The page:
Troppo’s scheme could never be accused of neglect in other areas of passive environmental control either. As anticipated from the clarity of their winning entry, with its lucid diagrams for sun paths and cross-ventilation, the project does its climatic job like a textbook explanation. Solar panels double as eaves, while operable sunshades give dynamic character to the facade. Apart from a system of digital energy monitoring for each apartment, the strategies are generally not technically sophisticated, but demonstrate Troppo’s well-developed language of responding prudently to climate and everyday use. Similarly, access and circulation have been rigorously considered to avoid the predictable compromises of privacy common in medium-density developments. Stairs are appealingly open and varied, and carefully placed so as not to pass apartments too closely. Occasional expansive landings read like theatre boxes from which to view the activity in the courtyards below. The project would probably give Unité a run for its money on these critical aspects of medium-density design – penetration of natural light, breeze and pleasant shared circulation spaces. (There are, one might suggest, good reasons why you never see photos of the internal “street”, bathrooms and service areas of Le Corbusier’s scheme.)
Internally the apartments have a practical robustness and generosity of space, principally because of the handling of light. Windows, often on two sides of rooms, are astutely positioned to give direct view and illumination, or controlled glimpses of sky or street. More surprising is the deft handling of light and openness in the basement car park. Naturally ventilated and with edge gardens through the slatted mews decks, these may not be the sculptural tour-de-force of Corb’s spectacular pilotied and arcaded ground plane, but they provide a surprisingly atmospheric utilitarian space for the comings and goings of the residents, as well as a community workshop. It might seem anachronistic to have individual car parks for each unit in such a prime urban location and in a scheme touted as affordable and green, but the architects argue that the space yielded quite naturally in the geometry of the site, and at a time when Adelaide public transport remains shamefully inadequate it would penalize prospective tenants to exclude them. Elsewhere the complex visibly declares its cycling-friendly credentials with secure, street-level storage, and there are further nuances of ecological responsibility in the integration of a best practice waste management system as part of natural circulation.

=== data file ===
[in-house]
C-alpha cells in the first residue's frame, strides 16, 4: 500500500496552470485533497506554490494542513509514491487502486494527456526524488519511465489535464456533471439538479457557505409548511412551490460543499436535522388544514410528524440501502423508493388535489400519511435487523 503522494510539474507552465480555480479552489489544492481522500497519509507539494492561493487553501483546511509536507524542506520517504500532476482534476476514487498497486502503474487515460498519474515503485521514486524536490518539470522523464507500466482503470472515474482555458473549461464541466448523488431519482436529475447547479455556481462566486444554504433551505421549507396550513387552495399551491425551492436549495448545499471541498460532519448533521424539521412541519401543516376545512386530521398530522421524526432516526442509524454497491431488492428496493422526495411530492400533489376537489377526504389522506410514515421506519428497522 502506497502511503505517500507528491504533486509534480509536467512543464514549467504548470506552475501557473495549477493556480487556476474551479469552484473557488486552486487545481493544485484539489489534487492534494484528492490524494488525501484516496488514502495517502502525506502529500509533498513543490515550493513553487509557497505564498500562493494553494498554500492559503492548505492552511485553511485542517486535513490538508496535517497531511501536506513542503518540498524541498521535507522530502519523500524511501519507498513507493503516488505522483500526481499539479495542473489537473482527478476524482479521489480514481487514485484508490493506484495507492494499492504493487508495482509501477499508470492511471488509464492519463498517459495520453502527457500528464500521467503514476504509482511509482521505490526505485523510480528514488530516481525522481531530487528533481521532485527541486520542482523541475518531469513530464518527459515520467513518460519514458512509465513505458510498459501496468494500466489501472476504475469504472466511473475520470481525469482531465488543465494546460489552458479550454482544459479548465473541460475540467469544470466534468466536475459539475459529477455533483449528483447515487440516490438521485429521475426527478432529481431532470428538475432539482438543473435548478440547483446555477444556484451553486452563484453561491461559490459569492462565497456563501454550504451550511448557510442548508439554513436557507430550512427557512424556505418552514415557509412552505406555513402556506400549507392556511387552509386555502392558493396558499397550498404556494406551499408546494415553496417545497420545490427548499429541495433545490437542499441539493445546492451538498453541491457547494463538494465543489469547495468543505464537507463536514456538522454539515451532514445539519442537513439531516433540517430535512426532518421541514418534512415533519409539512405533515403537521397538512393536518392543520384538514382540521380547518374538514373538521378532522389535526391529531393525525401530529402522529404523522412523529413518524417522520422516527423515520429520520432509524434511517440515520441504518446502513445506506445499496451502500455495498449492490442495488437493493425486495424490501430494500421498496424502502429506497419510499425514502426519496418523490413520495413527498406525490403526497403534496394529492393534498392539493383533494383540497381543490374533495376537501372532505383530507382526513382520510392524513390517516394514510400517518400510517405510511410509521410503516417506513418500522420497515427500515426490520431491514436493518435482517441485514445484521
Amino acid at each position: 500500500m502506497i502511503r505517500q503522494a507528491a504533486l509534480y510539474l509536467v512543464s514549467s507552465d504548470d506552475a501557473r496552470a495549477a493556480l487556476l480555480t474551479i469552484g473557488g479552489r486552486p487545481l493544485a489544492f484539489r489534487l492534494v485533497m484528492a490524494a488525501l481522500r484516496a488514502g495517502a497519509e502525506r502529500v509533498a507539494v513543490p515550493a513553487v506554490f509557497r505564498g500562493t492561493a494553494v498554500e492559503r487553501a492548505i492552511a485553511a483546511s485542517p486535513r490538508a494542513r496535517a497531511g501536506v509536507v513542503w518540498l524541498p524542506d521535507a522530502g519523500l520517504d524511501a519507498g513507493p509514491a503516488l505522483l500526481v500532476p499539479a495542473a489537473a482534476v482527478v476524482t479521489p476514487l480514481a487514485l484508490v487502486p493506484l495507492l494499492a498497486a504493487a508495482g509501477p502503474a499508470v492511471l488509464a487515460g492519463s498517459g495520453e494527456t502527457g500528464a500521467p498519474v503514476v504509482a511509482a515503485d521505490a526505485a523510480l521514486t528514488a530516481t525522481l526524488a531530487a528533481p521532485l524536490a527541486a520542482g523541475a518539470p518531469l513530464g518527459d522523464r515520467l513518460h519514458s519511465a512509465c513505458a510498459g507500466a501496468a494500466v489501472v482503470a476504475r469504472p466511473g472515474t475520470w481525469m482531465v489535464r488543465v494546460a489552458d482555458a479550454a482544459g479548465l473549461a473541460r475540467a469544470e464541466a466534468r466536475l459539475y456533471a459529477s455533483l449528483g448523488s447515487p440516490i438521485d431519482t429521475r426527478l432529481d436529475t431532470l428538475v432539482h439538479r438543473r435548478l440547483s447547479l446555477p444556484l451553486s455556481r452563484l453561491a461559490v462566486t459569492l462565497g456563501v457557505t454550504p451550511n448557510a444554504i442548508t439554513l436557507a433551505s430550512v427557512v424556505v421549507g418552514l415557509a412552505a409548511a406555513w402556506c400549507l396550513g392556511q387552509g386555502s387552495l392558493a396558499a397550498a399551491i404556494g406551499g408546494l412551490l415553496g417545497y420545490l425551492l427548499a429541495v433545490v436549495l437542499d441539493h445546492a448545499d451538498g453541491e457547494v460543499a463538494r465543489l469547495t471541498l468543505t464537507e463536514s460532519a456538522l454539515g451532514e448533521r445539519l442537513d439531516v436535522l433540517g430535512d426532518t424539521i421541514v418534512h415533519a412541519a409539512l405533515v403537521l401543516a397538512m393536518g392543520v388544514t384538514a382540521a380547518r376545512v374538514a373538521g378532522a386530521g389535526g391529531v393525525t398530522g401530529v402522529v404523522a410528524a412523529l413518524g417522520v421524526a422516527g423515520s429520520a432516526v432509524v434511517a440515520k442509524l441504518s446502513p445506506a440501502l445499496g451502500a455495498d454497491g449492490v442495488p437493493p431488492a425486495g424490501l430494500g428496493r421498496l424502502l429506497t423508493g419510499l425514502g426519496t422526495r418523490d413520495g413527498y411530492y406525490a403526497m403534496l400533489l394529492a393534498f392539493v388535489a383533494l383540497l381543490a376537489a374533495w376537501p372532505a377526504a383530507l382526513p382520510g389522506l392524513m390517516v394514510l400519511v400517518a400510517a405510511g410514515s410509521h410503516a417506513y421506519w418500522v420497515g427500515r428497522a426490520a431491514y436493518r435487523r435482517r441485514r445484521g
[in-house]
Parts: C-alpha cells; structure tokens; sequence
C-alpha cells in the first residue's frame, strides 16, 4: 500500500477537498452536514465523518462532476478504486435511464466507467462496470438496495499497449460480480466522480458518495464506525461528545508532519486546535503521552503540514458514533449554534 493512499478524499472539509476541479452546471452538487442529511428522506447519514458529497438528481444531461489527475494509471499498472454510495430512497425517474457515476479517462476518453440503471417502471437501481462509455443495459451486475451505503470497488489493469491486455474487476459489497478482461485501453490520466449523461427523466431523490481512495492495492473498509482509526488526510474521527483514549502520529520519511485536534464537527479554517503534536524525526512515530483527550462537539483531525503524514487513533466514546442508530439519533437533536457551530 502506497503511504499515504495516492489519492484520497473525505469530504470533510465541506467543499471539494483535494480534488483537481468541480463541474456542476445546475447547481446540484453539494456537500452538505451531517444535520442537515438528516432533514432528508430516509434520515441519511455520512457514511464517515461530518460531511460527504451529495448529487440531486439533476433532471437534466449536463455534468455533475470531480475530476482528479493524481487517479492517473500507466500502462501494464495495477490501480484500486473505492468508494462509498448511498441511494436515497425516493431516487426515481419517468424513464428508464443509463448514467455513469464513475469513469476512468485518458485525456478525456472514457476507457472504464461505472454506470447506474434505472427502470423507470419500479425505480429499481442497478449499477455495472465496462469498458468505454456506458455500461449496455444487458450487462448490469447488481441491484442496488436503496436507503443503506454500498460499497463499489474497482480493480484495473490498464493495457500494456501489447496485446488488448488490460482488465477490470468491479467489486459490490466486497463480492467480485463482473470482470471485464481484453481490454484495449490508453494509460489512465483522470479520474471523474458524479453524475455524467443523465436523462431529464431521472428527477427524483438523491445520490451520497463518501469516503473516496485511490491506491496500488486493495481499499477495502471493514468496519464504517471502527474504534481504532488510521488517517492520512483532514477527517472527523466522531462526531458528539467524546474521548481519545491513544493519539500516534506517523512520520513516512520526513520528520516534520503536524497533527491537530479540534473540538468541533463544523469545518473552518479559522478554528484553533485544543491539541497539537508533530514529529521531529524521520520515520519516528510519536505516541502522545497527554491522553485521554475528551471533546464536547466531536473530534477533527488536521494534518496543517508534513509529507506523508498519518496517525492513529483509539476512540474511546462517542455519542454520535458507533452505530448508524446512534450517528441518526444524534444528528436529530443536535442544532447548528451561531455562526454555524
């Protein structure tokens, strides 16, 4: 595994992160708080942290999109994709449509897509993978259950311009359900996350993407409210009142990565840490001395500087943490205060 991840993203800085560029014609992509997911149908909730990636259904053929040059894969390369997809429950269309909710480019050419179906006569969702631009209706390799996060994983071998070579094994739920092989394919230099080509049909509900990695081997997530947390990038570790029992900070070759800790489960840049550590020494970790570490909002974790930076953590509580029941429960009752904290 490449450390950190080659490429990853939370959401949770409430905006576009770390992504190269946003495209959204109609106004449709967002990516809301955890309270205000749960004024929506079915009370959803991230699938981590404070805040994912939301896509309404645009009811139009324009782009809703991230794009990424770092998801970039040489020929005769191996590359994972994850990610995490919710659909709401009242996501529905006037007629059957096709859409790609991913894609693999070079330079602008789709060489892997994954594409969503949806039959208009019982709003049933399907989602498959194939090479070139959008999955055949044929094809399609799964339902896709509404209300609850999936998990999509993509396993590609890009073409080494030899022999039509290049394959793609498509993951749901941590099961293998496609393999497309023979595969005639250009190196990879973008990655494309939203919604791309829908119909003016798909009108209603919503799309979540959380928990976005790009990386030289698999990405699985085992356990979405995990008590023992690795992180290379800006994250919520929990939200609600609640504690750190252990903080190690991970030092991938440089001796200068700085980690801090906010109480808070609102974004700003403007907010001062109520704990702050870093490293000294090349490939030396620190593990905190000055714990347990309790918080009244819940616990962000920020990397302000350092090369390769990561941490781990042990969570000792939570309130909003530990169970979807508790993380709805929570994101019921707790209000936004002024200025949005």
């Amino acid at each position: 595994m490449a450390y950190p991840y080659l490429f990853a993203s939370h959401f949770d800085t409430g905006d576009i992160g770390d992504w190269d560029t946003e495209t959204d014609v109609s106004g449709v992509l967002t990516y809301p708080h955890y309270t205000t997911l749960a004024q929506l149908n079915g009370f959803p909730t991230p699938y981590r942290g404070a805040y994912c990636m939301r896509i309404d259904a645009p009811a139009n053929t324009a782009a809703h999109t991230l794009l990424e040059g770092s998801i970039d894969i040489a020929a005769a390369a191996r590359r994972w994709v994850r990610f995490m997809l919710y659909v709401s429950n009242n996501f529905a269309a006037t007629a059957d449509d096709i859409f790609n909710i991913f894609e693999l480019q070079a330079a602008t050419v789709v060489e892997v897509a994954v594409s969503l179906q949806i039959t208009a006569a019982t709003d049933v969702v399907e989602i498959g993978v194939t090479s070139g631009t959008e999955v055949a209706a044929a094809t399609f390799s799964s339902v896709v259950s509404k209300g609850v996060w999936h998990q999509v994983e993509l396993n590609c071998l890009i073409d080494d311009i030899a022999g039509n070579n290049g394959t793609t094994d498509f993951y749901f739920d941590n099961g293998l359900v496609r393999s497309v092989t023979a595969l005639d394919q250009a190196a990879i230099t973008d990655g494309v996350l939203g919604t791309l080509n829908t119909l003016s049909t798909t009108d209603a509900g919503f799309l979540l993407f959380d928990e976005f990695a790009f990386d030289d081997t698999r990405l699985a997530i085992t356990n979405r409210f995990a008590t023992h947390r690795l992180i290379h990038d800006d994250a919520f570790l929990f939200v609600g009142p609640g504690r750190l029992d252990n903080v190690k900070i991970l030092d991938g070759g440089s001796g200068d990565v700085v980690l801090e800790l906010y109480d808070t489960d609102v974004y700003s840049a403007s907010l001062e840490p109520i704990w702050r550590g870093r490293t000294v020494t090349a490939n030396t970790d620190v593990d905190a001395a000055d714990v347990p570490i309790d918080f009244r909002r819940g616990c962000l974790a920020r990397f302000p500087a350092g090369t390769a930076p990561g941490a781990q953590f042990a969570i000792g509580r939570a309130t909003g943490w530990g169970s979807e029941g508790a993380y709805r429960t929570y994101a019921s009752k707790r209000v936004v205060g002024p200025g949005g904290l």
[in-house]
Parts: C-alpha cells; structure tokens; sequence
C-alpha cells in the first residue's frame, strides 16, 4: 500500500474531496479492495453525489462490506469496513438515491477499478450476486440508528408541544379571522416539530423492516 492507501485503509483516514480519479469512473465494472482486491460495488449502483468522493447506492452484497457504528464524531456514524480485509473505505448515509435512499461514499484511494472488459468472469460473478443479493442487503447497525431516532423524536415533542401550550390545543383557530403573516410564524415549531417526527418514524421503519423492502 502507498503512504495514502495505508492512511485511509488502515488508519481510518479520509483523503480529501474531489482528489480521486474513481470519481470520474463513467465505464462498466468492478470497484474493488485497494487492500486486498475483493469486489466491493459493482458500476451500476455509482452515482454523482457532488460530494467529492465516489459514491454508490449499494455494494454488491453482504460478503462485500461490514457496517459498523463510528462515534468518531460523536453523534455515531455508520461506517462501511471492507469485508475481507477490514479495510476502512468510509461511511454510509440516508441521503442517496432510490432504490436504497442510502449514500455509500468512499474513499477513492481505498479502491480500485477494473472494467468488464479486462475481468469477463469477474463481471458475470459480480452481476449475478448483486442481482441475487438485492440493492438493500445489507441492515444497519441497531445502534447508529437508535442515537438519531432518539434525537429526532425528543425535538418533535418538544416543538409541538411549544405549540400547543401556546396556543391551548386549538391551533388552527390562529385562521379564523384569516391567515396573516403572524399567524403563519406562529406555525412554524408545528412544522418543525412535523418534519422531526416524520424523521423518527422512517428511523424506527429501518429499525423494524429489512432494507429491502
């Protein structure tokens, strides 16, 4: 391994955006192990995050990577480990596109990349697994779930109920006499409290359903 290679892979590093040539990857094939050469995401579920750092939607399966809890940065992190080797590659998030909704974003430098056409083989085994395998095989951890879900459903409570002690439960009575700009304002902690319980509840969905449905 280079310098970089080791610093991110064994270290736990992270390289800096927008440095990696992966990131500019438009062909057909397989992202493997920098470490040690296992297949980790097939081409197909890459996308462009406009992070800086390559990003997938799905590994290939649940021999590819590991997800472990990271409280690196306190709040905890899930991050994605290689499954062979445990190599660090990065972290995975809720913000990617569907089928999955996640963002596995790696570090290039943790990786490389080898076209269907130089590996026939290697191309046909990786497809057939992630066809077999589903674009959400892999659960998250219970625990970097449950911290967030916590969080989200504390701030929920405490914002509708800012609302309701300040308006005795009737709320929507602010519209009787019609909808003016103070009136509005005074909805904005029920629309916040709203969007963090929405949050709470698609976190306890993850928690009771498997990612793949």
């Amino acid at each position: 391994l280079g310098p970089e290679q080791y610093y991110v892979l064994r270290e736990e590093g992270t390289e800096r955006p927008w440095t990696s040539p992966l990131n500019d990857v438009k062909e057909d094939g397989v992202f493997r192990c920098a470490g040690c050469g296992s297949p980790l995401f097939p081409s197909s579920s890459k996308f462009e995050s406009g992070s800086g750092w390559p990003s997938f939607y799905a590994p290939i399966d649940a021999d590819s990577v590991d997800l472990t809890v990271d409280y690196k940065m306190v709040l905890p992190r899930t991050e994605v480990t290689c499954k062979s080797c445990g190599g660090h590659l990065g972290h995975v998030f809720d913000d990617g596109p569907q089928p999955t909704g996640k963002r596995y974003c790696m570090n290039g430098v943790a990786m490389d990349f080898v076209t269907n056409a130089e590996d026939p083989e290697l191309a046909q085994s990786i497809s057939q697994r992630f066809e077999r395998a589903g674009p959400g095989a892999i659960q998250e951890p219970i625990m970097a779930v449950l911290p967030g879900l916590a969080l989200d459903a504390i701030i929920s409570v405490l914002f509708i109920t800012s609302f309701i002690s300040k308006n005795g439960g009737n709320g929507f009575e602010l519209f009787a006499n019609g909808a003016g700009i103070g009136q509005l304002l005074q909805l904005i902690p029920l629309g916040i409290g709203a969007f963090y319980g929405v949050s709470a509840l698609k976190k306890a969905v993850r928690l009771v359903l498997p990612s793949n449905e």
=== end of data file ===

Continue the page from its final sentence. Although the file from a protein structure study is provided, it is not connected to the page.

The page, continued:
In contrast to Le Corbusier’s earlier, mostly private designs of pristine white render and slim steel sections, Unité consolidated the rugged sculptural materiality of his later, more public works. The material palette Troppo employs is similarly informed by the demanding performance criteria of social housing, and Troppo is justly proud of its cost-effective selection of low-embodied-energy materials, intelligently placed for maximum economic, ecological and aesthetic effect. Helped by a solid sense of workmanship, the effect is reminiscent of economical postwar building when material, but not ingenuity, was in short supply. The more “luxurious” materials, like rammed earth and cypress pine, are deployed where they contribute to public spaces, while everyday materials of concrete block and compressed fibre cement have been detailed conscientiously with respect to weathering, scope for personalization and visual interest. Left substantially in their raw state, these surfaces are already weathering to a soft French grey, an attractive backdrop for the green of the square.